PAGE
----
During stroke treatment, positioning of patient in an appropriate way is essential to control the development of spasticity and to help in faster improvement in the later stages.

Preferably the patient is positioned sidelying and supine generally avoided.

  • ON THE AFFECTED SIDE: The shoulder should be protracted and flexed. The elbow and the wrist should be extended. The forearm should be supinated. The pelvis should be in protracted position. The hip and knee should be in neutral position.
  • ON THE SOUND SIDE: The arm should be rested on the pillow kept in front of the patient. The shoulder girdle should be kept in protraction and slight elevation. The shoulder is kept in slight abduction and flexion with the elbow and wrist in extension position. The forearm should be in supine position. The pelvis should be kept in protraction. The hip should be slightly abducted and flexed. The knee should be slightly flexed and the ankle should be in neutral position.



  • Turning over from supine to sidelying

One of first activities the physiotherapist should work for in treatment is that of turning over to either side. The patient should not always remain in the supine position but should soon learn to use his trunk; i.e. his shoulder girdle and pelvis to turn over and lie on his side for some part of the day.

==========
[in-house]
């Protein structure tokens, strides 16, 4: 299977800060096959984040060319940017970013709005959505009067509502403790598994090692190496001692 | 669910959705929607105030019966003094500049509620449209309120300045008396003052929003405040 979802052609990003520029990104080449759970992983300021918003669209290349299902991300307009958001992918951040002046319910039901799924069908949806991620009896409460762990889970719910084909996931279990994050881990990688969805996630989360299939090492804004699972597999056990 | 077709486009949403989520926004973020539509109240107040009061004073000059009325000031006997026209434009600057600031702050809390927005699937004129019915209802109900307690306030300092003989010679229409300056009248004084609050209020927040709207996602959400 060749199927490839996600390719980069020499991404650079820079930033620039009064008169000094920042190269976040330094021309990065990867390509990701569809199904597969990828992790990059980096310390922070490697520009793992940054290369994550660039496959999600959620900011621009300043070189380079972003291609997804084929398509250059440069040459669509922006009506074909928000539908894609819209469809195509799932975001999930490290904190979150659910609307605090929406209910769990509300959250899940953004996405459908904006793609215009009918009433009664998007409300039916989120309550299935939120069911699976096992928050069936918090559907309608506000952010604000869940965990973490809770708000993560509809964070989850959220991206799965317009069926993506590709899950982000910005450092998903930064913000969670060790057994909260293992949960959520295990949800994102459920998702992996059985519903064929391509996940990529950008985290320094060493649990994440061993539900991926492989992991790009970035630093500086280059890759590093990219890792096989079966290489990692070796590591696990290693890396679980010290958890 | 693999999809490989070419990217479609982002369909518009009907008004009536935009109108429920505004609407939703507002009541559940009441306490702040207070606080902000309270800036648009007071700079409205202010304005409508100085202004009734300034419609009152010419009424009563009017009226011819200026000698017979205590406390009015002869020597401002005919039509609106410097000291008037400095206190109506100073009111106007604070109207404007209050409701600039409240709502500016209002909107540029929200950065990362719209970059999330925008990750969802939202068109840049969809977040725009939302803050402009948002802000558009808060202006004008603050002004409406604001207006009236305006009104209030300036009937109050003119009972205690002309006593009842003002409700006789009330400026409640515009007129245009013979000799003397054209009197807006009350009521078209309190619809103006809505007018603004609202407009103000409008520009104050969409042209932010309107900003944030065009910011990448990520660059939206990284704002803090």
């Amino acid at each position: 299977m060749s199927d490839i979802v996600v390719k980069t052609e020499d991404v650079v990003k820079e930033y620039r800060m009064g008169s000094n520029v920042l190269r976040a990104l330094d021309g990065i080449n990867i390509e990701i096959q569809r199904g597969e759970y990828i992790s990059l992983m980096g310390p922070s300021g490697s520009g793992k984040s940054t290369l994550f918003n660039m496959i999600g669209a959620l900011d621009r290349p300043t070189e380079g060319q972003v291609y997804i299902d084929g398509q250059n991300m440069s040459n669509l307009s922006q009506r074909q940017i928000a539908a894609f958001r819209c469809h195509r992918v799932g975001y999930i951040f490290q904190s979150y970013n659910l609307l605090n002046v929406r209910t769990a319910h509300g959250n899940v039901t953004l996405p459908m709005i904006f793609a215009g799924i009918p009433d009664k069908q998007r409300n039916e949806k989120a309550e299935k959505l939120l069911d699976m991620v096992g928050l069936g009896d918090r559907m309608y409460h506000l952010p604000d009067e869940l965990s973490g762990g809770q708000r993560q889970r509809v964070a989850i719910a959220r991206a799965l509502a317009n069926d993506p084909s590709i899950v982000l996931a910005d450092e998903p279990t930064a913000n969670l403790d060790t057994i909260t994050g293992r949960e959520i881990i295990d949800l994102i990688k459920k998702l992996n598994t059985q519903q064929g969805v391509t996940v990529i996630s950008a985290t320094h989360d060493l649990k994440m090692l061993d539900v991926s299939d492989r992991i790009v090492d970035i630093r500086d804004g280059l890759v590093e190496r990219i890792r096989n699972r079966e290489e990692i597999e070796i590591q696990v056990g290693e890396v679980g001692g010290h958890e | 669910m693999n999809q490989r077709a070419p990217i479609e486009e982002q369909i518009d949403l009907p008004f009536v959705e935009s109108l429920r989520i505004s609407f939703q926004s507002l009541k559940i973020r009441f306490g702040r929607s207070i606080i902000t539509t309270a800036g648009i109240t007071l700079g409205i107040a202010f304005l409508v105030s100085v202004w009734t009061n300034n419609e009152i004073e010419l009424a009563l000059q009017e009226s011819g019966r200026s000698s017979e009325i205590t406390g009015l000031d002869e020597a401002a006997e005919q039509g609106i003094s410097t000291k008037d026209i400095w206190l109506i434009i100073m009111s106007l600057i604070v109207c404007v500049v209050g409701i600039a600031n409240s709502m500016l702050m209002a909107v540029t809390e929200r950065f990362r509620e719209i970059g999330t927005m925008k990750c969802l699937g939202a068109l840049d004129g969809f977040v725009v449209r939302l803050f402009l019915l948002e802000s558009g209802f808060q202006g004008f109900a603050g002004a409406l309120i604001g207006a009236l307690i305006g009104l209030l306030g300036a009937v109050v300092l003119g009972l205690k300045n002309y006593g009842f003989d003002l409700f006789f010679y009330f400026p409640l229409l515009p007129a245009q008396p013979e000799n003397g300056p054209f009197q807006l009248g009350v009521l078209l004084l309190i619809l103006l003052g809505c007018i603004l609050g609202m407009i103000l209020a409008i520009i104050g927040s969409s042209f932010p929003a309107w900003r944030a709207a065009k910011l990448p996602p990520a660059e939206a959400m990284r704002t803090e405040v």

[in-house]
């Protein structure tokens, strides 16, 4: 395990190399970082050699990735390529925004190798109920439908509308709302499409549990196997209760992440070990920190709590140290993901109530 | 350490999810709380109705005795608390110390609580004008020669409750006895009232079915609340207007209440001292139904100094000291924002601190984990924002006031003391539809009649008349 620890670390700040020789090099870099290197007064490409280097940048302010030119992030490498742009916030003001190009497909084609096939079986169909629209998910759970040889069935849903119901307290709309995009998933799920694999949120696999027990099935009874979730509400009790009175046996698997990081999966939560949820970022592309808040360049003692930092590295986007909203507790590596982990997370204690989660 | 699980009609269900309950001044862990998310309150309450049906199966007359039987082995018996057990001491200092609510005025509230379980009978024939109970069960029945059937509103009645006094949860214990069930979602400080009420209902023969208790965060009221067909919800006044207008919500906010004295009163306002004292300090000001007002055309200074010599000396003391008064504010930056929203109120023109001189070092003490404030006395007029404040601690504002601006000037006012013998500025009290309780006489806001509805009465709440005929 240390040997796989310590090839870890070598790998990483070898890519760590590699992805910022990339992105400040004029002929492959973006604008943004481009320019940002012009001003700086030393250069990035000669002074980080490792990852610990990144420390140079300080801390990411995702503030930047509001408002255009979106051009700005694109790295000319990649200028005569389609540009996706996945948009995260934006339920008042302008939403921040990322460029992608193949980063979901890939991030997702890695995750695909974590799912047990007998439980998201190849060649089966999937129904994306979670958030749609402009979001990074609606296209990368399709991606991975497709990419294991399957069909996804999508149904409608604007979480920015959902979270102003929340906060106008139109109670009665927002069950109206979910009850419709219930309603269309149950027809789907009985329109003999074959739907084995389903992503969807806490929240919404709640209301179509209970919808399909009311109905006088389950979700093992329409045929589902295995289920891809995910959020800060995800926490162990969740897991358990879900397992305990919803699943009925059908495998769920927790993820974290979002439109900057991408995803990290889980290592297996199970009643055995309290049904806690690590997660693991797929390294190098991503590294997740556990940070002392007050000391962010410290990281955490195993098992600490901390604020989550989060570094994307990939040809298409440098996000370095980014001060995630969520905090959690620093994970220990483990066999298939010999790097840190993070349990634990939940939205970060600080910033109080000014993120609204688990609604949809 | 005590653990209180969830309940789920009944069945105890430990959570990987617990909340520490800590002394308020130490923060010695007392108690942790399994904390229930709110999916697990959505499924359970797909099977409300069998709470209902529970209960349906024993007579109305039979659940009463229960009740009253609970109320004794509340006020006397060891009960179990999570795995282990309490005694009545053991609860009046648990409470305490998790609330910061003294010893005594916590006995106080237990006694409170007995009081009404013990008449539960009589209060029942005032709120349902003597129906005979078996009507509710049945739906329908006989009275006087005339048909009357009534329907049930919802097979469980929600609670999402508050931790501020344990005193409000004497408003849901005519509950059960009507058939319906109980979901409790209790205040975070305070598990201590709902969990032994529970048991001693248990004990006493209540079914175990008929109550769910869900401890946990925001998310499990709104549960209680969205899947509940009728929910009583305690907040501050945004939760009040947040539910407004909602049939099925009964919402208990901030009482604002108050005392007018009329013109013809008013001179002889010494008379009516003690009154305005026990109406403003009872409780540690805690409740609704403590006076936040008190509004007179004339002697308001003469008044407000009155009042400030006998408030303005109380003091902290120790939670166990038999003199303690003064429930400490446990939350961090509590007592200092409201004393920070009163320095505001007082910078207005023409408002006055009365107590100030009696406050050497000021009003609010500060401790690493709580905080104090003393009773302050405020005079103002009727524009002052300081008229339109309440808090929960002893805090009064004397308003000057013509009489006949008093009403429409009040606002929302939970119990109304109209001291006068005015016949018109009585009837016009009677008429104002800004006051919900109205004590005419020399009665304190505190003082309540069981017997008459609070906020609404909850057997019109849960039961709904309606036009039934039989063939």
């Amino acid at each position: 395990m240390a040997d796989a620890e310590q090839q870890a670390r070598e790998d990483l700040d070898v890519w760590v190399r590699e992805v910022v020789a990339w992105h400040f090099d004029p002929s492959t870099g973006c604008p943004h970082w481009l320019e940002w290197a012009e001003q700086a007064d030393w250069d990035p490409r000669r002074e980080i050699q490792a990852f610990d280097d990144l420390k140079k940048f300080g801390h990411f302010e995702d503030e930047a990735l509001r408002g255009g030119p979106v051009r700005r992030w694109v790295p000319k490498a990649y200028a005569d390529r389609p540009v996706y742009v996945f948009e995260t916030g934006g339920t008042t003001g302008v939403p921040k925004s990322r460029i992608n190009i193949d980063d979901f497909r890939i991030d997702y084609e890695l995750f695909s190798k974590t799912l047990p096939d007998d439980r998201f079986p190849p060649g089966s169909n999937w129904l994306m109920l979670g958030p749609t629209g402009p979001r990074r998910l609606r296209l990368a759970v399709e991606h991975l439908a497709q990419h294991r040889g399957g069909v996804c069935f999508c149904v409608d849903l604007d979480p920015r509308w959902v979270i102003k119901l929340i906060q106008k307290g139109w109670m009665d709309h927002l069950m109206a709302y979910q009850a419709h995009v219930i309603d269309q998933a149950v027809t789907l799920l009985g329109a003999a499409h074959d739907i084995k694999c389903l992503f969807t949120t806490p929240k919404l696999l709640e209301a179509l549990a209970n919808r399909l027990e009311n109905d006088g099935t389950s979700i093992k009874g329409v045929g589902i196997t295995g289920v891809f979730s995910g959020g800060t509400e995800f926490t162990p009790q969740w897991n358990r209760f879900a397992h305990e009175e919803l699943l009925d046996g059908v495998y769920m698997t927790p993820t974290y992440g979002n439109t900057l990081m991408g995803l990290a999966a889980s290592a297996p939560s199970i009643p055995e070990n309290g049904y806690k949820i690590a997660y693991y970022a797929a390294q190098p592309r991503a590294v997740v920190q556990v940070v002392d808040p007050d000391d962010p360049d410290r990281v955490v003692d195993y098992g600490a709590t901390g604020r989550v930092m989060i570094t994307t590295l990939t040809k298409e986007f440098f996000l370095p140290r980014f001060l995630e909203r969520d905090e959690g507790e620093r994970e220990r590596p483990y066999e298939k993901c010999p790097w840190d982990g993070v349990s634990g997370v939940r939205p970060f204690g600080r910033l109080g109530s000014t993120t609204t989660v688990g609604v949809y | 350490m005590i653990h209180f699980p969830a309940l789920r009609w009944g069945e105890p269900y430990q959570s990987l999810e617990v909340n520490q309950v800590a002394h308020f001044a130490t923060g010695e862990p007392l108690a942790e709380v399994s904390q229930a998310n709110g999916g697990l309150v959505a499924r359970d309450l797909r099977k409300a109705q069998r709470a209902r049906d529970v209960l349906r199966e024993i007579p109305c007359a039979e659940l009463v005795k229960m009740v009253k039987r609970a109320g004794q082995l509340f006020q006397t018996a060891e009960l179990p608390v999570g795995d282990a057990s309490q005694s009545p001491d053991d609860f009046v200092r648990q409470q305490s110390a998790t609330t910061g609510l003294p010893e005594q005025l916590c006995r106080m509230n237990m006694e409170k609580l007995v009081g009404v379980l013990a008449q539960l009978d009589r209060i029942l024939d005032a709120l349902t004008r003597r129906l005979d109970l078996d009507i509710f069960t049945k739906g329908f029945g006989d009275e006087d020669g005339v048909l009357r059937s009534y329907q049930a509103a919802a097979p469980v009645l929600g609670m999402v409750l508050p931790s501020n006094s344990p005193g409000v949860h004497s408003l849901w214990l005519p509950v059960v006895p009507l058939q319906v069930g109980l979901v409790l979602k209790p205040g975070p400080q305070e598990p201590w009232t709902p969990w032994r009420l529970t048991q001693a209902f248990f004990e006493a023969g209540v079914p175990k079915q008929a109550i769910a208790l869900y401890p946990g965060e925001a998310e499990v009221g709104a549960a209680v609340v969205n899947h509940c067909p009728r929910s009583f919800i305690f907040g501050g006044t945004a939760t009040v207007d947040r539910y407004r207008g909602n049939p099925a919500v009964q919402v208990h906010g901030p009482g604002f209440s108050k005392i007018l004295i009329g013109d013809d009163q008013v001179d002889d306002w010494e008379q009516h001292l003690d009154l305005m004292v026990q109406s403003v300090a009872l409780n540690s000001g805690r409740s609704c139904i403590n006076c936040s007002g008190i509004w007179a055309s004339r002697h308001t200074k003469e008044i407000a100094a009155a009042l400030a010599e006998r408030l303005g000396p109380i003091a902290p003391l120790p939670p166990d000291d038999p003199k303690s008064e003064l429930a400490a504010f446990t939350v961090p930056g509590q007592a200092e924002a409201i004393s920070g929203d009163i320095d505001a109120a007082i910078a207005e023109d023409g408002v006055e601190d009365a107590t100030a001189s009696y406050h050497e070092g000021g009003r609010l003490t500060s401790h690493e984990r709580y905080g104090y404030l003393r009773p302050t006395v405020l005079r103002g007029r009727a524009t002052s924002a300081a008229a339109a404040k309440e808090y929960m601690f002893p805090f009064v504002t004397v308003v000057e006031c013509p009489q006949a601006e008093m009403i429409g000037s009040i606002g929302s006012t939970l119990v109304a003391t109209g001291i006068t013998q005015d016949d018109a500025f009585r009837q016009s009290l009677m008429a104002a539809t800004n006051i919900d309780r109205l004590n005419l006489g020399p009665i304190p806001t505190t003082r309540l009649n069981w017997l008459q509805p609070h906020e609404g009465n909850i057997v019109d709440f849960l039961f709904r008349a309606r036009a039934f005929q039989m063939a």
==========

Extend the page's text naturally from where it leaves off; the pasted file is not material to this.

If patient rolls over and lies on the sound side, with the affected arm uppermost, the shoulder and arm should be moved well forward, the elbow should be extended, and the affected leg lie in a natural position of semi-flexion.

If patient rolls over and lies on the affected side, the shoulder of that side should again, be placed forward with the elbow extended and in supination. This position helps to prevent shoulder retraction and the development of flexor spasticity with pronation of the affected arm.

  • Patients clasps hands, he then raises arms. 

In this shoulder girdle is moved forward and upwards. Patient’s arms are then moved, with clasped hands to chest. With clasped hands, patient turns towards sound side keeping shoulder well forward.

  • Lying down from sitting

The physiotherapist holds affected hand of the patient, his arm externally rotated and extended diagonally forward at shoulder height, while the patient slowly lies down, using his sound arm for support. In this way, physiotherapist will prevent retraction of the shoulder and flexion of the affected arm. The patient then lifts the sound leg on the bed. If at all possible, he should then bend the affected leg at the knee and move it into the bed, the nurse giving a little help by lifting from under the knee.

  • Sitting and standing up

A foam rubber mat should be placed in front of the bed for standing. The therapist never be on patient’s sound side when he sits, stands or walks, since he can use his sound side. If he takes weight on his affected side, the patient will gradually overcome his fear of falling.